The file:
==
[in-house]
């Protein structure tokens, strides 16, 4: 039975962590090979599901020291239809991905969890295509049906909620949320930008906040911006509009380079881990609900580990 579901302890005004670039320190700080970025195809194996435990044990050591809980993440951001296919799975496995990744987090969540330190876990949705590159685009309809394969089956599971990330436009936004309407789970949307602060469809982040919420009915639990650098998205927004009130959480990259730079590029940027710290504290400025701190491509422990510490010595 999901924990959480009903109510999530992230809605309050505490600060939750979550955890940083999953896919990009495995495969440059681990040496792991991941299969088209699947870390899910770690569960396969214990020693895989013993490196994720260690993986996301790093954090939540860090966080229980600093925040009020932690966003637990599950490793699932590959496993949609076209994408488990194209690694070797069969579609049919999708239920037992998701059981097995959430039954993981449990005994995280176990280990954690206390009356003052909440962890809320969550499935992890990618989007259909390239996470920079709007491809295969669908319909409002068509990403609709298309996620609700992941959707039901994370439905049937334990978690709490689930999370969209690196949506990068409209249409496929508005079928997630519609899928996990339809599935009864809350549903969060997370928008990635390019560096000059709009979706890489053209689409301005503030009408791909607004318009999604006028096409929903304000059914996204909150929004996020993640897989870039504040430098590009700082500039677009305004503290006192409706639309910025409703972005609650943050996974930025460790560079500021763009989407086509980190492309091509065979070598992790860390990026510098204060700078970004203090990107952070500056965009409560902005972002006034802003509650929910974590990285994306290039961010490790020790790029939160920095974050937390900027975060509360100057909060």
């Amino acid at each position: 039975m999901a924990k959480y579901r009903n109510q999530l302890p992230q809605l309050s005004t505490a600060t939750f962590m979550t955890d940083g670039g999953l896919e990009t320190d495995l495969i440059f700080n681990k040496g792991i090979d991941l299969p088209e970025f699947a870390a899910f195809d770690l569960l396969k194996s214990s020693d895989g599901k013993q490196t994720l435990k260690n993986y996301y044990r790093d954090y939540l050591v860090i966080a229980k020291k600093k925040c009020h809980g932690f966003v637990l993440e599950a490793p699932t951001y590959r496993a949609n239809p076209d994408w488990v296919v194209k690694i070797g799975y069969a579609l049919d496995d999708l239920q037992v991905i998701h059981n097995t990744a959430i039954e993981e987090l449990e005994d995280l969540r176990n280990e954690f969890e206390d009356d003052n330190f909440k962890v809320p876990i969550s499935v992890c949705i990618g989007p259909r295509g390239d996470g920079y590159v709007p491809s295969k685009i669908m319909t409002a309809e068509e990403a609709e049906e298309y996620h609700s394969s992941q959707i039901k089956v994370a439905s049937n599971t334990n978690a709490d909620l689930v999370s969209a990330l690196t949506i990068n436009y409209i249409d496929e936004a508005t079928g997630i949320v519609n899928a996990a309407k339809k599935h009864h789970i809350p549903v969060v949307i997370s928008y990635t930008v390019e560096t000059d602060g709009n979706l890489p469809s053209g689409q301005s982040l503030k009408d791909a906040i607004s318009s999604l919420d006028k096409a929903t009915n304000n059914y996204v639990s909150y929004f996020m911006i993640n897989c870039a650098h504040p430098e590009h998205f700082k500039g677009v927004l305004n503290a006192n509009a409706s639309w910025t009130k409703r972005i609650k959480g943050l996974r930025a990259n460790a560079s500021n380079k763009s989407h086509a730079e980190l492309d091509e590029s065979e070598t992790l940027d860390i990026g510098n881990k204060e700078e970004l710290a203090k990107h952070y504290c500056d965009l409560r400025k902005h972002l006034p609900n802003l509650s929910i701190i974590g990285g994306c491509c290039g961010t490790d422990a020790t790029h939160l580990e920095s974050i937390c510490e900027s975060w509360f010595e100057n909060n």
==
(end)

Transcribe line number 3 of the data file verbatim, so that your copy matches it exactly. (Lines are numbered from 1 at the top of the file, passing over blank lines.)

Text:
């Amino acid at each position: 039975m999901a924990k959480y579901r009903n109510q999530l302890p992230q809605l309050s005004t505490a600060t939750f962590m979550t955890d940083g670039g999953l896919e990009t320190d495995l495969i440059f700080n681990k040496g792991i090979d991941l299969p088209e970025f699947a870390a899910f195809d770690l569960l396969k194996s214990s020693d895989g599901k013993q490196t994720l435990k260690n993986y996301y044990r790093d954090y939540l050591v860090i966080a229980k020291k600093k925040c009020h809980g932690f966003v637990l993440e599950a490793p699932t951001y590959r496993a949609n239809p076209d994408w488990v296919v194209k690694i070797g799975y069969a579609l049919d496995d999708l239920q037992v991905i998701h059981n097995t990744a959430i039954e993981e987090l449990e005994d995280l969540r176990n280990e954690f969890e206390d009356d003052n330190f909440k962890v809320p876990i969550s499935v992890c949705i990618g989007p259909r295509g390239d996470g920079y590159v709007p491809s295969k685009i669908m319909t409002a309809e068509e990403a609709e049906e298309y996620h609700s394969s992941q959707i039901k089956v994370a439905s049937n599971t334990n978690a709490d909620l689930v999370s969209a990330l690196t949506i990068n436009y409209i249409d496929e936004a508005t079928g997630i949320v519609n899928a996990a309407k339809k599935h009864h789970i809350p549903v969060v949307i997370s928008y990635t930008v390019e560096t000059d602060g709009n979706l890489p469809s053209g689409q301005s982040l503030k009408d791909a906040i607004s318009s999604l919420d006028k096409a929903t009915n304000n059914y996204v639990s909150y929004f996020m911006i993640n897989c870039a650098h504040p430098e590009h998205f700082k500039g677009v927004l305004n503290a006192n509009a409706s639309w910025t009130k409703r972005i609650k959480g943050l996974r930025a990259n460790a560079s500021n380079k763009s989407h086509a730079e980190l492309d091509e590029s065979e070598t992790l940027d860390i990026g510098n881990k204060e700078e970004l710290a203090k990107h952070y504290c500056d965009l409560r400025k902005h972002l006034p609900n802003l509650s929910i701190i974590g990285g994306c491509c290039g961010t490790d422990a020790t790029h939160l580990e920095s974050i937390c510490e900027s975060w509360f010595e100057n909060n």